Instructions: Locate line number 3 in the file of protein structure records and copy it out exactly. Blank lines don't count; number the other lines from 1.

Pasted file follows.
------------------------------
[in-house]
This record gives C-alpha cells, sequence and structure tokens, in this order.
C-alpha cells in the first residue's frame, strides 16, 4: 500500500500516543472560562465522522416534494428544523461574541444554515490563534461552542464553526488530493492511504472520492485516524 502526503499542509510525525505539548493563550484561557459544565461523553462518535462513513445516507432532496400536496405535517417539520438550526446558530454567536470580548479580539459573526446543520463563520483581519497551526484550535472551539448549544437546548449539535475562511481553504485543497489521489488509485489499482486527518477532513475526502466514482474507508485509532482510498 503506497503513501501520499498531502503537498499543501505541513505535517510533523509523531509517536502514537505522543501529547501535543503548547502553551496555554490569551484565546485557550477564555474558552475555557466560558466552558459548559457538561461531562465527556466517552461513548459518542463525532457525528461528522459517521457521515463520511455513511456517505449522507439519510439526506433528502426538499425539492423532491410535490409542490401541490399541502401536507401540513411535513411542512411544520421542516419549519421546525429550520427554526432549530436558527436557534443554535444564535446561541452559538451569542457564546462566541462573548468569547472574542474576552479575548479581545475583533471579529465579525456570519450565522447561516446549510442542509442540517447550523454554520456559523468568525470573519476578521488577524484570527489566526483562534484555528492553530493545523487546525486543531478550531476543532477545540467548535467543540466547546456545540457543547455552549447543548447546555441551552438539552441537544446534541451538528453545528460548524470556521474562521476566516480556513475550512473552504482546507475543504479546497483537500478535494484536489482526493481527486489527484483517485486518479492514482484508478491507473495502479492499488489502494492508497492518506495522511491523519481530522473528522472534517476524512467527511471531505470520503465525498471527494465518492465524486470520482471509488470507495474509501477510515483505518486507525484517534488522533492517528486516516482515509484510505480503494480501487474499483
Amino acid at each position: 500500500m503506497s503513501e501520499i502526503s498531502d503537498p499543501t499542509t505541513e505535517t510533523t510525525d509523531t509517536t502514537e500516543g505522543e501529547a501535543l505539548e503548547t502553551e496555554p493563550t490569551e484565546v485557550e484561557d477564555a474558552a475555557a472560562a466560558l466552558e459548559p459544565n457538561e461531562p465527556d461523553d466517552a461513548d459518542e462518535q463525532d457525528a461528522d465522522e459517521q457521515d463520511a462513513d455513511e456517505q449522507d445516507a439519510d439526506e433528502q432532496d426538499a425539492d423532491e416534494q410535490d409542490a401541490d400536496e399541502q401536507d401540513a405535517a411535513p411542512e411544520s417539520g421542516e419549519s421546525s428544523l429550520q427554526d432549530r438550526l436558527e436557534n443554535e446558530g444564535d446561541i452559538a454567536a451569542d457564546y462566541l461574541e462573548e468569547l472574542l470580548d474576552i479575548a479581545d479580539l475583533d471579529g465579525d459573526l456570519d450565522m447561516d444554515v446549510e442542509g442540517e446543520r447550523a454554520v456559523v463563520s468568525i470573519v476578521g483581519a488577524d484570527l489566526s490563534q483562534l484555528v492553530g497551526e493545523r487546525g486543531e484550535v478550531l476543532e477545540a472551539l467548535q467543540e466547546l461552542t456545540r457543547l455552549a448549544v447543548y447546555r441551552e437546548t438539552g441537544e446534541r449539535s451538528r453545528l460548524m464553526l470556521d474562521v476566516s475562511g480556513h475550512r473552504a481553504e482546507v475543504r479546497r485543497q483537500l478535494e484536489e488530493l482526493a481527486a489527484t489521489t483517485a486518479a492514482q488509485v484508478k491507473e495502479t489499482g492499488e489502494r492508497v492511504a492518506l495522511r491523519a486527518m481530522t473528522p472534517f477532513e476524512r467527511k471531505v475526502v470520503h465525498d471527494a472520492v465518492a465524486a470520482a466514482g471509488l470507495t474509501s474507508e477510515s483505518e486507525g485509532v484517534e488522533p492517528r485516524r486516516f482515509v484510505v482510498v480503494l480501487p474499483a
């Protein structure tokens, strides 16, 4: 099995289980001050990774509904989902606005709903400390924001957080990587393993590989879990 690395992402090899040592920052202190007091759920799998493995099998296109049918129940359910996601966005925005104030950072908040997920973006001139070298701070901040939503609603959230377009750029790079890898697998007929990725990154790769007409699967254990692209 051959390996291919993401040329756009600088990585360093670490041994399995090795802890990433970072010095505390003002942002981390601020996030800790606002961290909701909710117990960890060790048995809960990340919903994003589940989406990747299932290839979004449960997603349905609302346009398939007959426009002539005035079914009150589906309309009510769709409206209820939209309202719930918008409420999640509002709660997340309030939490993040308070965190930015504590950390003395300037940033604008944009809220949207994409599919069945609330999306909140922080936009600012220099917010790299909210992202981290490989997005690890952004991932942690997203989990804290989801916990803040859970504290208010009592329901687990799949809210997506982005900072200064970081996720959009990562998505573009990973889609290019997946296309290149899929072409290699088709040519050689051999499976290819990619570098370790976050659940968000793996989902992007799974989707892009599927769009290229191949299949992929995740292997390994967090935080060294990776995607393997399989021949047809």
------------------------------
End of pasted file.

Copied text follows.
C-alpha cells in the first residue's frame, strides 16, 4: 500500500500516543472560562465522522416534494428544523461574541444554515490563534461552542464553526488530493492511504472520492485516524 502526503499542509510525525505539548493563550484561557459544565461523553462518535462513513445516507432532496400536496405535517417539520438550526446558530454567536470580548479580539459573526446543520463563520483581519497551526484550535472551539448549544437546548449539535475562511481553504485543497489521489488509485489499482486527518477532513475526502466514482474507508485509532482510498 503506497503513501501520499498531502503537498499543501505541513505535517510533523509523531509517536502514537505522543501529547501535543503548547502553551496555554490569551484565546485557550477564555474558552475555557466560558466552558459548559457538561461531562465527556466517552461513548459518542463525532457525528461528522459517521457521515463520511455513511456517505449522507439519510439526506433528502426538499425539492423532491410535490409542490401541490399541502401536507401540513411535513411542512411544520421542516419549519421546525429550520427554526432549530436558527436557534443554535444564535446561541452559538451569542457564546462566541462573548468569547472574542474576552479575548479581545475583533471579529465579525456570519450565522447561516446549510442542509442540517447550523454554520456559523468568525470573519476578521488577524484570527489566526483562534484555528492553530493545523487546525486543531478550531476543532477545540467548535467543540466547546456545540457543547455552549447543548447546555441551552438539552441537544446534541451538528453545528460548524470556521474562521476566516480556513475550512473552504482546507475543504479546497483537500478535494484536489482526493481527486489527484483517485486518479492514482484508478491507473495502479492499488489502494492508497492518506495522511491523519481530522473528522472534517476524512467527511471531505470520503465525498471527494465518492465524486470520482471509488470507495474509501477510515483505518486507525484517534488522533492517528486516516482515509484510505480503494480501487474499483